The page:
Fig. 7. Excess adsorption isotherms for CO2 (on the left, panel (a)) and H2O (on the right, panel (b)) at 313 K corresponding to binary CO2/H2O mixtures with different water content. Black symbols are for 0% (panel (a) only), white symbols are for 0.1% (mole), gray symbols are for 0.2% and red symbols are for 0.5% water. (A color version of this figure can be viewed online.)

16 14 12 10 8 6 4 2 0

6 8 10 R (A) (a)

2 4 6 8 10

R(A) (b)

Fig. 8. (a) Radial distribution function for water (O-O RDF); (b) radial distribution function for carbon dioxide (C-C RDF) at 313 K. Green lines correspond to CO2/H2O = 2:1 and total loading of 24 mmol/g; blue lines correspond to CO2/H2O = 1:1 and total loading of 30 mmol/g and red lines correspond to CO2/H2O = 1:2 and total loading of 36 mmol/g, respectively. (A color version of this figure can be viewed online.)

R (A) (a) r (A) (b)

Fig. 10. Solid-fluid radial distribution functions for adsorbed water (graph (a)) and carbon dioxide (graph (b)) in the binary CO2/H2O system at 313 K. The functions are calculated considering oxygen atom for water, carbon atom for carbon dioxide and oxygen atom belonging to the hydroxylic functional group for the adsorbent. Green lines are for CO2/H2O = 2:1 composition and total loading of 24 mmol/g; red lines are for CO2/H2O = 1:2 composition and total loading of 36 mmol/g. (A color version of this figure can be viewed online.)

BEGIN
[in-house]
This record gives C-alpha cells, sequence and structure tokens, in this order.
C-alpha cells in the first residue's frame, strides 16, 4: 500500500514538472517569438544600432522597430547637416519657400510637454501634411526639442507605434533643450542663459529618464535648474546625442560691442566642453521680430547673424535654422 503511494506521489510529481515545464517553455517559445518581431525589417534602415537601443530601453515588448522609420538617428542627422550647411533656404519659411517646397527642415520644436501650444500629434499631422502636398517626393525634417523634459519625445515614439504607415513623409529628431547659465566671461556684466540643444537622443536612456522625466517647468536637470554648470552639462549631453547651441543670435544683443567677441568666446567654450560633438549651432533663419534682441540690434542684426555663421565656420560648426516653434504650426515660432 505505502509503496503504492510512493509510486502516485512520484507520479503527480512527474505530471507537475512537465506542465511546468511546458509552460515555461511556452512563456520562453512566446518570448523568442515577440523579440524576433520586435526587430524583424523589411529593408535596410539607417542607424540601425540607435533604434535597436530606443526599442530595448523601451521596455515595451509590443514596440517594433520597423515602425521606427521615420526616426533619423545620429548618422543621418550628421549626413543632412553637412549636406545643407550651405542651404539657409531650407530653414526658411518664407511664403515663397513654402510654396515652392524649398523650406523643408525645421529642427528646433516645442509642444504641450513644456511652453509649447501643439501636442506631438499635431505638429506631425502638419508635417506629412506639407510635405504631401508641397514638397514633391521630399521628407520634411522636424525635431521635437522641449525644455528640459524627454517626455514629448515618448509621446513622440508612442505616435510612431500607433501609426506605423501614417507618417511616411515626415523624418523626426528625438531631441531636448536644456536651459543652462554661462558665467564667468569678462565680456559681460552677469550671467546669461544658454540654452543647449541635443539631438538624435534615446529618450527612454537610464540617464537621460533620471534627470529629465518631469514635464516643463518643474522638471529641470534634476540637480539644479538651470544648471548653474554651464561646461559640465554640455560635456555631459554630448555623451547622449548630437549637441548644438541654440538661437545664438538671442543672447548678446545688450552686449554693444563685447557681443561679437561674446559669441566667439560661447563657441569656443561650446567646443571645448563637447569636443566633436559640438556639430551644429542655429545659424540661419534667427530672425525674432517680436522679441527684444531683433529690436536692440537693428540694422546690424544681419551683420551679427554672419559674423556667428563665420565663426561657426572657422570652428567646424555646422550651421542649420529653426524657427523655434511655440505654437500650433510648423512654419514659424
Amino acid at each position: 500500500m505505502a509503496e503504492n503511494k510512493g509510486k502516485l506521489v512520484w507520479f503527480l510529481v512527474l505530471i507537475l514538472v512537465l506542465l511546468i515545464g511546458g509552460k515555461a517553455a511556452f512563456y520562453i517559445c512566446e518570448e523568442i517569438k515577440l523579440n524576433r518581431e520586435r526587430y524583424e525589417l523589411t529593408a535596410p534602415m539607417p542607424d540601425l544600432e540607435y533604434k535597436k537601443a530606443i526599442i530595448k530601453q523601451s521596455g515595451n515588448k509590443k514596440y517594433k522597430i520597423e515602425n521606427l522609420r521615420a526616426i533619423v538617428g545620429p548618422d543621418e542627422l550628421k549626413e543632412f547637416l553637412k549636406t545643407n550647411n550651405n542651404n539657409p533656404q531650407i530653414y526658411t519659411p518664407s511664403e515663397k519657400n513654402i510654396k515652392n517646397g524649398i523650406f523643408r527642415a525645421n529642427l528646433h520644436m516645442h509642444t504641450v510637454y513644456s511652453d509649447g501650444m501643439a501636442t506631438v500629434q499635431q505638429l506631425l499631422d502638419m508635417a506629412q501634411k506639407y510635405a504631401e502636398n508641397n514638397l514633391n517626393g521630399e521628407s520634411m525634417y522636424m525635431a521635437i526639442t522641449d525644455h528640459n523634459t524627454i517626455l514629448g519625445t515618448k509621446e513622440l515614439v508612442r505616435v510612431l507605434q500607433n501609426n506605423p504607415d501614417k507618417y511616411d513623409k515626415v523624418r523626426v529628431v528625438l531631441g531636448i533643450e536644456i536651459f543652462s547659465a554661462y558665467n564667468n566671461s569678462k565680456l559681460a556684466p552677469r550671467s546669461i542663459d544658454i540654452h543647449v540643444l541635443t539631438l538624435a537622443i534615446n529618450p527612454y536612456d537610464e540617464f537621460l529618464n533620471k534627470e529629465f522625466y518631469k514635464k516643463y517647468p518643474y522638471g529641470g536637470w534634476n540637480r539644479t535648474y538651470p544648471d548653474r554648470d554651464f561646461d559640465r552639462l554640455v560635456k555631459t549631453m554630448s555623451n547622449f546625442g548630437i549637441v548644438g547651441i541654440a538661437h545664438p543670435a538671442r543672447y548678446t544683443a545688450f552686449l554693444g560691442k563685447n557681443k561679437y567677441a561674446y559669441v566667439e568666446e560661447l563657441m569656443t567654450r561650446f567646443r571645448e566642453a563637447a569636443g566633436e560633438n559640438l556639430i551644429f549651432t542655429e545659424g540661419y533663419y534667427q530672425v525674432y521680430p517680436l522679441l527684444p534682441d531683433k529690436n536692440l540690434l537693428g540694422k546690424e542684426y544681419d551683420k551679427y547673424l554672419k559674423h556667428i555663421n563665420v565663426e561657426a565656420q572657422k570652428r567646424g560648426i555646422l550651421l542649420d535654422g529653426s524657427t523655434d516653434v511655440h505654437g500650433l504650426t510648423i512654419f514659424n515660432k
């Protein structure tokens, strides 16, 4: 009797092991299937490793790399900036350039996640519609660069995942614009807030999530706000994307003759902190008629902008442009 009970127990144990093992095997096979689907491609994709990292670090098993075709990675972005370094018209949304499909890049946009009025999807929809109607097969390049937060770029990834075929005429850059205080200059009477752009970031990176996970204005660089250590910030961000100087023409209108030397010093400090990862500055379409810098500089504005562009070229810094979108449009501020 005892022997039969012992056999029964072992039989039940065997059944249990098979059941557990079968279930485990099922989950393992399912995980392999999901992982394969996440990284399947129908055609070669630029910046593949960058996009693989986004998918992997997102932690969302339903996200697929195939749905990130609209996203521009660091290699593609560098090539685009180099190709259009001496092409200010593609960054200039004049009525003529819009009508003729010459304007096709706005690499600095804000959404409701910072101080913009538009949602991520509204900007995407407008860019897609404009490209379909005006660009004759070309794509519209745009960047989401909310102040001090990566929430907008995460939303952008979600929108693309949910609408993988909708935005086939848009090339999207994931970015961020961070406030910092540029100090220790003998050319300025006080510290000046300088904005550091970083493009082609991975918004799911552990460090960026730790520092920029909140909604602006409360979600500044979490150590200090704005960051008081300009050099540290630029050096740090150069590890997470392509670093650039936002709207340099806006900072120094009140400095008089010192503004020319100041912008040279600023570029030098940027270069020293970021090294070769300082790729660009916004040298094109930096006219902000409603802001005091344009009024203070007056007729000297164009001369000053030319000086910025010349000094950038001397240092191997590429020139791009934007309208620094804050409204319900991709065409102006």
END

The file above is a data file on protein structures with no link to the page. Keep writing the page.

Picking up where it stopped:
The visualizations for the water clusters in the three mixtures are reported in Fig. 9. Similar to the single component case, water adsorption can be seen as formation and growth of different clusters, which eventually merge into a single one at higher concentrations of water (as long as the porous space itself is percolated with respect to water molecules).